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Key Principles of

Meera Seshanna
Assistant Professor, Dayananda Sagar
Business Academy
1 Table Of Contents

i. Prospect Theory & Loss-Aversion

ii. Anchoring
iii. Mental Accounting
iv. Confirmation & Hindsight Bias
v. Gambler’s Fallacy
vi. Herd Behaviour
vii. Overconfidence
viii. Overreaction & Availability Bias
2 Introduction
Behavioral Finance

What is it?
 Study that seeks to combine
psychology, sociology, and traditional
 Helps explain why people make
irrational financial decision

Why is it important?
 It is necessary because “technical analysis” assumes that people act
3 Anomalies
 Regular occurring anomalies is a big factor that contributed to the formation of
behavioral finance.

 January Effect: Financial security

prices rise in the month of January.
 Winner’s Curse: a tendency for the
winning bid in an auction that
exceed the intrinsic value of item
 Equity Premium Puzzle: Equity
returns less bond returns have

been roughly 6% for the past

4 Key Concepts
Prospect Theory and Loss-Aversion

 Investor decision weights tend to overweigh small probabilities and under-

weigh moderate and high probabilities.

 Basing decisions on perceived gains rather than perceived losses.


 Using irrelevant info as a reference for evaluation.

 For example, assuming decline in a stock price is only temporary.

Mental Accounting

 Dividing current and future assets in separate portions.

 Results in different level of utility of each portion
 provokes bias and other behaviors.
5 Key Concepts
Confirmation & Hindsight Bias

 Confirmation Bias – having preconceived opinion which serves as self-fulfilling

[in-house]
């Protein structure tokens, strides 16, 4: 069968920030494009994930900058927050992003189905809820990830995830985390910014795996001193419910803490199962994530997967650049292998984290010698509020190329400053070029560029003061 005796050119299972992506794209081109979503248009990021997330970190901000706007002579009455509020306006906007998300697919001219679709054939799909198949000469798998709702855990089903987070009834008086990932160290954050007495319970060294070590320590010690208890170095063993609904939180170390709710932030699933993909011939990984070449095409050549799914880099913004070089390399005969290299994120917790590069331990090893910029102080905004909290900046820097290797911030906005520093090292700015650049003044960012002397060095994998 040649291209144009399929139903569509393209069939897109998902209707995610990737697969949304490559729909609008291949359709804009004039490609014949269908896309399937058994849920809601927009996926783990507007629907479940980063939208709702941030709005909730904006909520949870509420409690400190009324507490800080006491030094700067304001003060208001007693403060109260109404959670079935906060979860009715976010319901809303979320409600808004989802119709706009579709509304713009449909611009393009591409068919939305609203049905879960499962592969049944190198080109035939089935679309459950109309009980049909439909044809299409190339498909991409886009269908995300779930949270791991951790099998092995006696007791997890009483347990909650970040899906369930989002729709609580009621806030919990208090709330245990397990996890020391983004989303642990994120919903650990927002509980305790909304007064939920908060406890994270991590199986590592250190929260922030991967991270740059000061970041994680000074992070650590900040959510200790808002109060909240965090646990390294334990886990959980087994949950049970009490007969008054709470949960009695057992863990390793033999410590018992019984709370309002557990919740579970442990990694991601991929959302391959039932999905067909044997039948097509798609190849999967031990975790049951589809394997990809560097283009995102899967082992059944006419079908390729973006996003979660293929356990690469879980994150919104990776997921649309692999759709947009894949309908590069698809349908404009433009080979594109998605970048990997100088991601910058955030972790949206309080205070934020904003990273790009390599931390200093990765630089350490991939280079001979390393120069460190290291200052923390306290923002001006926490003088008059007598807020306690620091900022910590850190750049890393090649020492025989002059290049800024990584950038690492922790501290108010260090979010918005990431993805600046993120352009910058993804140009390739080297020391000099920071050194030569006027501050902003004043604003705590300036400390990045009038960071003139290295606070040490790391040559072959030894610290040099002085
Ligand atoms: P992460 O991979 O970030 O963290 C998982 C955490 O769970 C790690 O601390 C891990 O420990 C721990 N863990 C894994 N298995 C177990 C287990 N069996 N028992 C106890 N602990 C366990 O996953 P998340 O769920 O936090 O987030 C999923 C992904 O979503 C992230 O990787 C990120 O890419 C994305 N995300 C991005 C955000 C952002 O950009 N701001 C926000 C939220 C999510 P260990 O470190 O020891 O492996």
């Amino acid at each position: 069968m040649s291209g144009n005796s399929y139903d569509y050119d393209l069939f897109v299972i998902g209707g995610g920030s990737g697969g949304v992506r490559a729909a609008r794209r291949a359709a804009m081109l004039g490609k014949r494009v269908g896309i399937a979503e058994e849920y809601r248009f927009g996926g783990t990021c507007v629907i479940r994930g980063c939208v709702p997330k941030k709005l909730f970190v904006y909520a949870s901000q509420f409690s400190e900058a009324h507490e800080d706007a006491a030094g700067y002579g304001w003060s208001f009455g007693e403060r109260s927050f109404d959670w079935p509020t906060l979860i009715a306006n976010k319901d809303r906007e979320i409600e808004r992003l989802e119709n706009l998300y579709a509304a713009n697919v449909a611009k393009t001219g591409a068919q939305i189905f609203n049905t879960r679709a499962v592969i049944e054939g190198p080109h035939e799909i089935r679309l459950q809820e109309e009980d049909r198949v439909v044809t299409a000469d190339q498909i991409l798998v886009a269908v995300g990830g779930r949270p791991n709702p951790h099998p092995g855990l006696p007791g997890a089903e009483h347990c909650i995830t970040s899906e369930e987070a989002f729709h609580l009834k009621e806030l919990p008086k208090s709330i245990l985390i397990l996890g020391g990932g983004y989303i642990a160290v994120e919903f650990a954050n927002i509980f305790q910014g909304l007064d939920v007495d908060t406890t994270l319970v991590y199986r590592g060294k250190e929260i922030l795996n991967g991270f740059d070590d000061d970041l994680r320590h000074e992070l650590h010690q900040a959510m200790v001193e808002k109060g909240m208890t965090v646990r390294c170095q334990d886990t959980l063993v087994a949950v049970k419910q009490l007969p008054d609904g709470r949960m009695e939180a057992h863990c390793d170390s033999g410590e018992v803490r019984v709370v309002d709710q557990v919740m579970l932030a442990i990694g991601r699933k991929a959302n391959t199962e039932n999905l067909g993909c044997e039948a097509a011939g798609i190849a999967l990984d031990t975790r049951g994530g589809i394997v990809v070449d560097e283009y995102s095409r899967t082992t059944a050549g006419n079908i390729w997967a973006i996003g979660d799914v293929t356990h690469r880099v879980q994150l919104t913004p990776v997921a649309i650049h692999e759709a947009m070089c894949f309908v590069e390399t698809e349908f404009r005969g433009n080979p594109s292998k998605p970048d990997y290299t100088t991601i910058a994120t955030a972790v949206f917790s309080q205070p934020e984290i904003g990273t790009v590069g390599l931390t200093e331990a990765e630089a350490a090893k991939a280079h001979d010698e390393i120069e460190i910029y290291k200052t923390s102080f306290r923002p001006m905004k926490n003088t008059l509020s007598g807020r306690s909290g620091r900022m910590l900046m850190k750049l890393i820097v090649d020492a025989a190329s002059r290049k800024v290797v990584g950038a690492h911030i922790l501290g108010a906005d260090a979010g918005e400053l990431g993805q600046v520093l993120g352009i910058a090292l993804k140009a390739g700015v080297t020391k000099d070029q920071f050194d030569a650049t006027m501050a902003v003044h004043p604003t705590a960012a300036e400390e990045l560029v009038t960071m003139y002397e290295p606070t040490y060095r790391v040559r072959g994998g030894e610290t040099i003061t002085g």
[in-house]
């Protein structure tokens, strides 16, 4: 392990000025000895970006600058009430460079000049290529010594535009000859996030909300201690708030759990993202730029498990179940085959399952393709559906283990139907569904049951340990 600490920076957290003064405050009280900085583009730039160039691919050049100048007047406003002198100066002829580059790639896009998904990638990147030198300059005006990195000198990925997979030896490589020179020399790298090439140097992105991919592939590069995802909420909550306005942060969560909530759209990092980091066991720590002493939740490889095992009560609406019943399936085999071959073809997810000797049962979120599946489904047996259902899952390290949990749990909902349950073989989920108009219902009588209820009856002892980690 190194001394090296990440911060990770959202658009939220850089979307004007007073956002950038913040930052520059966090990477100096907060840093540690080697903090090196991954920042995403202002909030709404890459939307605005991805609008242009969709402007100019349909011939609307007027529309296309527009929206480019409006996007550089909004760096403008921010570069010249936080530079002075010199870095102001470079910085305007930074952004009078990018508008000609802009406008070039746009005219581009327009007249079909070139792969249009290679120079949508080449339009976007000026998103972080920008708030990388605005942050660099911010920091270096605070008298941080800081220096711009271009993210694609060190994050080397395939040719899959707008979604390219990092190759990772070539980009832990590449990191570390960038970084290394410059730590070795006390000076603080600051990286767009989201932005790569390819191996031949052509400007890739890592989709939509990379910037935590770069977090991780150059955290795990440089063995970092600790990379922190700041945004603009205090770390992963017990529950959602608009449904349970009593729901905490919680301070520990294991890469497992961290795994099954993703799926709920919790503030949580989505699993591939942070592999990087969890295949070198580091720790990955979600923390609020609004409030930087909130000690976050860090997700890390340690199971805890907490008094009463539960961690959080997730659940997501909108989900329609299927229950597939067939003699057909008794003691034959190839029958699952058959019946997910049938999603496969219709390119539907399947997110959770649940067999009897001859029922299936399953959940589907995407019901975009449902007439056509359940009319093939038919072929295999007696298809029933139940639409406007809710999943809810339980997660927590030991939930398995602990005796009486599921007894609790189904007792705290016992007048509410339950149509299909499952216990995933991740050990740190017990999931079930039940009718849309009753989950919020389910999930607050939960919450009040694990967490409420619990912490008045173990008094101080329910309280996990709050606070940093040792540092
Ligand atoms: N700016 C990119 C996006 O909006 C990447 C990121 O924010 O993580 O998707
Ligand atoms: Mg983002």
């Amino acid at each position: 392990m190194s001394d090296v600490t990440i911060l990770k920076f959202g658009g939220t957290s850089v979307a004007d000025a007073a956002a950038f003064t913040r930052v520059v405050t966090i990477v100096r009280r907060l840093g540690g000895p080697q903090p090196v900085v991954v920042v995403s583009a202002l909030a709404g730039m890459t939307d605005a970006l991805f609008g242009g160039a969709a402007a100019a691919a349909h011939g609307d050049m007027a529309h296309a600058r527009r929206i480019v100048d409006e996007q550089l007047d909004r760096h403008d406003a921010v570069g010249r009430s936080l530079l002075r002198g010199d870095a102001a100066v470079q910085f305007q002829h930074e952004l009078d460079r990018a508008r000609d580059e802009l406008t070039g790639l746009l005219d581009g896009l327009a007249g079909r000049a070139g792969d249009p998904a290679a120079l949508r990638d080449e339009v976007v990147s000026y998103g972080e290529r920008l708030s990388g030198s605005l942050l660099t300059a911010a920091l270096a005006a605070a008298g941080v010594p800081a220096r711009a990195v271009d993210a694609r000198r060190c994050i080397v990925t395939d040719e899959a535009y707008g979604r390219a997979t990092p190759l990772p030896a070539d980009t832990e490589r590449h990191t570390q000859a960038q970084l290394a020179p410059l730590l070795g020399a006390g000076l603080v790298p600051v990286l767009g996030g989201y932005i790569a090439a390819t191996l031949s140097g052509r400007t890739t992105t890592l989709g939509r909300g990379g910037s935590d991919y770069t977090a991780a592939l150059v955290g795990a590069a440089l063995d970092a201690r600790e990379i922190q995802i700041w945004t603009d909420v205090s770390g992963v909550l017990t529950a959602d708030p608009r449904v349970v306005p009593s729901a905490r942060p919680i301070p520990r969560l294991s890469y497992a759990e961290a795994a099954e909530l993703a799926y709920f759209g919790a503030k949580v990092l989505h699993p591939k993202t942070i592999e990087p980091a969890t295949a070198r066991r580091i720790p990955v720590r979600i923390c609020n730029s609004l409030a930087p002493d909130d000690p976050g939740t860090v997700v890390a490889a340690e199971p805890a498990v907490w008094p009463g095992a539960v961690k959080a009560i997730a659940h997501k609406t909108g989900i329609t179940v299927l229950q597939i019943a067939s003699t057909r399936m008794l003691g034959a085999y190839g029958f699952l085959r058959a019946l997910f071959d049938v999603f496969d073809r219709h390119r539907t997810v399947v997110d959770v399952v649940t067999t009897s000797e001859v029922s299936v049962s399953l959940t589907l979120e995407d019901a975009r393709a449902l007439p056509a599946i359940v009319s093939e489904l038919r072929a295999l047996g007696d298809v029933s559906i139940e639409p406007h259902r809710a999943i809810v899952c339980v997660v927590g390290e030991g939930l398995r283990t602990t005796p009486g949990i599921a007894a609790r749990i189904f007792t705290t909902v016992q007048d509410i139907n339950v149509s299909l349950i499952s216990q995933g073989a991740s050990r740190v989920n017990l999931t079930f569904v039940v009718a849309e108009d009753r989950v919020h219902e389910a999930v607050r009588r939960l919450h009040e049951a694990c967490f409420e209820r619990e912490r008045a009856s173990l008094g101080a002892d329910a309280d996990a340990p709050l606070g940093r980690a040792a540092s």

 Hindsight Bias – believing that past event was predictable and obvious

Gamblers Fallacy

 Lack of understanding resulting in incorrect assumptions and predictions

about the onset of events.
 E.g investors viewing further declines and improbable.
 Investors – “After all those losses, I am due to WIN!”
 Parents – already have three daughters but are overly optimistic that
their next child will be a male.

 Entrepreneurs – “I have failed so many times, success is around the

6 Key Concepts
Herd Behaviour

 We are programmed to feel that the consensus view must be the correct one
 Imitating behavior and actions of others.

 Being overconfident in your stock-picking ability

 Results in increased number of trades
 Eg: Investors - “I know exactly how to evaluate stocks”.
Thus, I don’t need a second opinion.
 Entrepreneurs – despite knowing the statistics, they strongly believe “their
chance of failing is zero”
7 Key Concepts

Overreaction and Availability Bias

 Overreaction - Investors overreact to news and create larger than appropriate

effect on a security price
 Availability – our thinking is strongly influenced by what is personally most
relevant, recent or dramatic.


 Investors – weighing their financial decision on most recent news.

 Lottery Winners – buy it because they recall memory of people who won.
8 Conclusion
Concluding Comments

 Being consciously aware of these biases or irrational behaviour will allow us to make
better investment decisions
 One emerging strand of research is the field of neuroeconomics. Medical imaging
technology now allows us to look at brain activity as decisions are being made. This
helps us to understand the nature and reasons for certain behavioural biases
 A recent study demonstrated that individuals with brain lesions ( Abrasions) that impaired
emotional decision-making were more likely to behave as rational investors than
individuals with normal brains.
 Other imaging studies have confirmed that the rational parts of our brain are in tension
with the emotional or limbic sections of our brain. This line of enquiry offers the possibility
of understanding and improving decision making.
 As humans, we are effective decision-makers, but with flaws that can cause problems in
realms such as investing. An understanding of the nature of these flaws can help us
avoid these problems and invest better